She knew it was cheeky, but she wanted his opinion. She put her bag to the floor and the cloak on top to stress her willingness to wait. There was no sign of approval nor disapproval. If she had expected a friendly ‘sit down’, then she was mistaken.

She turned to the book shelf examining the titles. There were the periodicals and the edition with Nettesheimer’s theory, but nothing she didn’t know. The books were more interesting. None of them was standard reading and some clearly belonged to the restricted section. She started to browse them. Most had a scientific approach and on occasion she planned to borrow some for her own study. Snape’s passion besides potions were the dark arts. Leonor glanced at him remembering Matteo’s comment. He was still bent over the essays and unimpressed by her review of the book shelf. Leonor started to read a book marked as student’s property.

Severus was reading, but hardly realizing the content. He had been furious about the interrupted conversation at breakfast. The disgusting detention was a result of it much more than the boys’ misbehaviour. Surprisingly she had entered his office without invitation and didn’t attempt to leave without talking to him and made herself comfortable by reading as if he wasn’t there at all. The phial with the poison was marked with her name and the seal of the ministry and likely the reason for the interest in Nettesheimer’s theory.

He watched Leonor’s slender figure carefully. The muggle outfit was eye-catching and showed curves in the right places. He continued grading and glanced over to Leonor now and again. She had sat into the armchair reading Draco’s book. It made him feel uncomfortable. Severus maintained a grim expression before putting the papers aside and conjured gloves and instruments to his desk.

“Interesting read, isn’t it?”

Leonor startled. She had been absorbed by the book. “I’m reading the chapter about the blindness spells and trapping it into objects. It’s exactly what happened to Rose. You confiscated the book?”

“I found it abandoned in the common room. I presume it’s from a very old and well-organized library. Whoever brought it here will claim it back. I expect the rightful owner to show up before end of term.”

“Any guess about the owner?”

“Yes”, Snape said, but didn’t elaborate further. “You wanted to discuss Nettesheimer and I am right in the assumption it needs some analysis of the phial too?”

Leonor nodded. Severus put on the gloves and indicated Leonor to move over to his desk.

“I’ve to identify three blended-poisons for the exam and develop the antidotes. I’ve analysed the components of two poisons. But I miss the last ingredients of this one.” Leonor pointed at the phial. “I guessed the toxin is Atropine, likely Atropa Belladonna is the missing component, but without proof of the plant any antidote might be useless.”

Severus took the pipette and put a drop into a petri plate. The poison was uncoloured and without smell; almost like water, but the consistency like a thin syrup. He conjured a jar with blowflies and worked his wand quickly to extract one fly by avoiding the others to escape. He took the blowfly with a small pincer and put it into the poisoned drop. The fly was death at once. He nodded more to himself, removed the gloves and vanished the instruments.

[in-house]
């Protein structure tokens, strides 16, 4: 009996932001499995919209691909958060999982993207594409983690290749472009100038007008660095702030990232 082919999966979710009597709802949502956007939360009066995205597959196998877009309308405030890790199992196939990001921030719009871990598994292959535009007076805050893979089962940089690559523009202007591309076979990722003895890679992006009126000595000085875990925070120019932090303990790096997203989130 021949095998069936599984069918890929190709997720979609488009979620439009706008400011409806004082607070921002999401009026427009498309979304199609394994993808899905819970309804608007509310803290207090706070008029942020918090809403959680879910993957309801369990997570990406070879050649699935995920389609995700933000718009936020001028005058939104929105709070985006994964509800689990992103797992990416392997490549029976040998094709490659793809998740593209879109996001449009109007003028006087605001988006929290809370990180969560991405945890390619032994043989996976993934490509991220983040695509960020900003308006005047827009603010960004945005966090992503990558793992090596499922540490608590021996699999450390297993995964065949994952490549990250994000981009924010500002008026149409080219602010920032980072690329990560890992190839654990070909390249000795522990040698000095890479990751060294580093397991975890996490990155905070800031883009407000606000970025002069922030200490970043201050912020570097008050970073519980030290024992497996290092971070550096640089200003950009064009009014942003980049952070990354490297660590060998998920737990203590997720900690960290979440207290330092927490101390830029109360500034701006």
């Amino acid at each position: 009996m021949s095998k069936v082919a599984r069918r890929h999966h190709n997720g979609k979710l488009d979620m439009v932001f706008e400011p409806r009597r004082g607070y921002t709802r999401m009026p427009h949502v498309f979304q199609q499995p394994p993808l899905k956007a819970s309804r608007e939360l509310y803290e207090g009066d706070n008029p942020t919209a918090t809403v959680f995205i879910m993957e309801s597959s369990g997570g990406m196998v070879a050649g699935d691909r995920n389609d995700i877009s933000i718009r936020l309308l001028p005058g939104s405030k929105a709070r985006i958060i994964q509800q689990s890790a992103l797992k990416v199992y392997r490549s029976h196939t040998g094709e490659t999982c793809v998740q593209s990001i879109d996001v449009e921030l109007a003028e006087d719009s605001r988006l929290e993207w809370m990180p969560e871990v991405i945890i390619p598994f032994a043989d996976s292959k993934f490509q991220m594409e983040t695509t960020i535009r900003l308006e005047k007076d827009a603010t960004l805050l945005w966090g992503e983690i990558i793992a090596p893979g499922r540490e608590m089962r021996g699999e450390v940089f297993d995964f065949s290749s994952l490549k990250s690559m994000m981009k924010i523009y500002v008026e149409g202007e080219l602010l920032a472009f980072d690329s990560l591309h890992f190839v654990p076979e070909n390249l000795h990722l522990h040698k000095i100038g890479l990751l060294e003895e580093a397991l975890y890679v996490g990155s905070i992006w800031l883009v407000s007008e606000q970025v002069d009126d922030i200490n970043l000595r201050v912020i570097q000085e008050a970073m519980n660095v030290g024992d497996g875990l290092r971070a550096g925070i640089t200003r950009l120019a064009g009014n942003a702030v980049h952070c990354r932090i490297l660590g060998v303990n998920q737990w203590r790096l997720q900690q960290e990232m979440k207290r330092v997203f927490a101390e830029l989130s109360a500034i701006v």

“It’s worth to try Nettesheimer’s theory. Deadly Nightshade is particular difficult to detect in blended poisons”, said Severus quietly with an intensive look at the door. A sudden wave of his wand slammed the door shut. The floor shattered slightly. Leonor stumbled backwards. Severus got hold of her arm and wrist, but he let go immediately as if burnt. She stumbled over the bucked of eel eyes and the soggy mass landed on the floor. Severus rubbed his hand and glared at Leonor. She was pale and trembling. All colour had left her. There was sweat, likely cold sweat on her forehead. The wand was ready to strike. The tension became worse.

“What … sit down, you look dreadful.” Severus mastered a calm voice. He glanced at the unbroken phial. A contact with the poison could be eliminated.

Leonor moved a step closer to Severus mashing the eel eyes with the boots. He longed after her shivering shoulders to press her down into a chair. He hadn’t expected her offensive reaction, but deflected a new hex with a shield charm half-way into his chest. The power of the curse made him trip backwards. He stopped at the wall next to the fireplace still perplex. His left forearm felt bitingly painful.

Leonor’s voice was dangerously soft when speaking: “Never, never touch me again!”

A flick of her wand opened the door and seized the luggage. She left without another word. Leonor’s footsteps echoed on the cold stone until she had left the castle into the night.

*

Severus didn’t move watching the dark passageway through the open door. The phial stood still at his desk. It took him a long moment before realizing Leonor wouldn’t come back. He groaned and started to clean up. What had he done wrong, again?

Severus locked his office with the usual spells. The phial was safely secured in a private cupboard. The eel eyes had been sorted out and the floor was clean and dry. He had to remind the students to be canny with the ingredients. He didn’t like to buy from the apothecary in Hogsmeade; lousy quality and prices. The fire in his private room was blazing; a small comfort. He pulled up the left sleeve of his robe and winced. Severus sat down with a glass of wine, cleaned the cut from dried blood, considered the wound and sighed. He needed to figure out a healing treatment. It could take couple of days, maybe weeks. For tonight a commonly known pain-relieving ointment would do. Severus slept restless.